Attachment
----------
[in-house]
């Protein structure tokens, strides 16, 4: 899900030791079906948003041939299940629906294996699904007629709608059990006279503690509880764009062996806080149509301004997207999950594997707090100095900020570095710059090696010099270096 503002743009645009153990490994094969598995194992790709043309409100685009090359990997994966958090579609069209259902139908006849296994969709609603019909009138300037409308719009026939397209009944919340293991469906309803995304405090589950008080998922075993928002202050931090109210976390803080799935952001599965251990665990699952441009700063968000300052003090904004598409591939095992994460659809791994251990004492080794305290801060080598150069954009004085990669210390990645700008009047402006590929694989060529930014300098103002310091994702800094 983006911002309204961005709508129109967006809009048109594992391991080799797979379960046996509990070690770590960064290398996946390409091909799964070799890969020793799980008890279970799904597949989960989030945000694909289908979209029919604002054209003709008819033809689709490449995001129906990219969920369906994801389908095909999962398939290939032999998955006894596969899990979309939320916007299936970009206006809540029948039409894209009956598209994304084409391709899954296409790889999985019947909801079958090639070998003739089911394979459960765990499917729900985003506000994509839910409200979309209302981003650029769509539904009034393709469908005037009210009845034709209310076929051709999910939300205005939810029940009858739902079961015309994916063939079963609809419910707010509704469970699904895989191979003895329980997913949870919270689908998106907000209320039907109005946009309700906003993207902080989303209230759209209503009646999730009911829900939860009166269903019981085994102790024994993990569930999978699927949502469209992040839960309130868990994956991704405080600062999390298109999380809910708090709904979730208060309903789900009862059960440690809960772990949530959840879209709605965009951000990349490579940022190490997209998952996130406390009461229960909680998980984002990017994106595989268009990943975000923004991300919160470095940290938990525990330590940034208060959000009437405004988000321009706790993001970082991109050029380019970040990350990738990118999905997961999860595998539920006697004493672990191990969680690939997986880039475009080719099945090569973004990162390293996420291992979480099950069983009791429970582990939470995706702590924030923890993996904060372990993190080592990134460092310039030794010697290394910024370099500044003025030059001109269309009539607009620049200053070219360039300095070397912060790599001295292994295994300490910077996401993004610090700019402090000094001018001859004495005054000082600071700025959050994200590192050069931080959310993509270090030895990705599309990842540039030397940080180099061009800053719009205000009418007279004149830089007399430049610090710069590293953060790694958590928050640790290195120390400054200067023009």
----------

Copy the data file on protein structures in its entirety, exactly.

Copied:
[in-house]
């Protein structure tokens, strides 16, 4: 899900030791079906948003041939299940629906294996699904007629709608059990006279503690509880764009062996806080149509301004997207999950594997707090100095900020570095710059090696010099270096 503002743009645009153990490994094969598995194992790709043309409100685009090359990997994966958090579609069209259902139908006849296994969709609603019909009138300037409308719009026939397209009944919340293991469906309803995304405090589950008080998922075993928002202050931090109210976390803080799935952001599965251990665990699952441009700063968000300052003090904004598409591939095992994460659809791994251990004492080794305290801060080598150069954009004085990669210390990645700008009047402006590929694989060529930014300098103002310091994702800094 983006911002309204961005709508129109967006809009048109594992391991080799797979379960046996509990070690770590960064290398996946390409091909799964070799890969020793799980008890279970799904597949989960989030945000694909289908979209029919604002054209003709008819033809689709490449995001129906990219969920369906994801389908095909999962398939290939032999998955006894596969899990979309939320916007299936970009206006809540029948039409894209009956598209994304084409391709899954296409790889999985019947909801079958090639070998003739089911394979459960765990499917729900985003506000994509839910409200979309209302981003650029769509539904009034393709469908005037009210009845034709209310076929051709999910939300205005939810029940009858739902079961015309994916063939079963609809419910707010509704469970699904895989191979003895329980997913949870919270689908998106907000209320039907109005946009309700906003993207902080989303209230759209209503009646999730009911829900939860009166269903019981085994102790024994993990569930999978699927949502469209992040839960309130868990994956991704405080600062999390298109999380809910708090709904979730208060309903789900009862059960440690809960772990949530959840879209709605965009951000990349490579940022190490997209998952996130406390009461229960909680998980984002990017994106595989268009990943975000923004991300919160470095940290938990525990330590940034208060959000009437405004988000321009706790993001970082991109050029380019970040990350990738990118999905997961999860595998539920006697004493672990191990969680690939997986880039475009080719099945090569973004990162390293996420291992979480099950069983009791429970582990939470995706702590924030923890993996904060372990993190080592990134460092310039030794010697290394910024370099500044003025030059001109269309009539607009620049200053070219360039300095070397912060790599001295292994295994300490910077996401993004610090700019402090000094001018001859004495005054000082600071700025959050994200590192050069931080959310993509270090030895990705599309990842540039030397940080180099061009800053719009205000009418007279004149830089007399430049610090710069590293953060790694958590928050640790290195120390400054200067023009």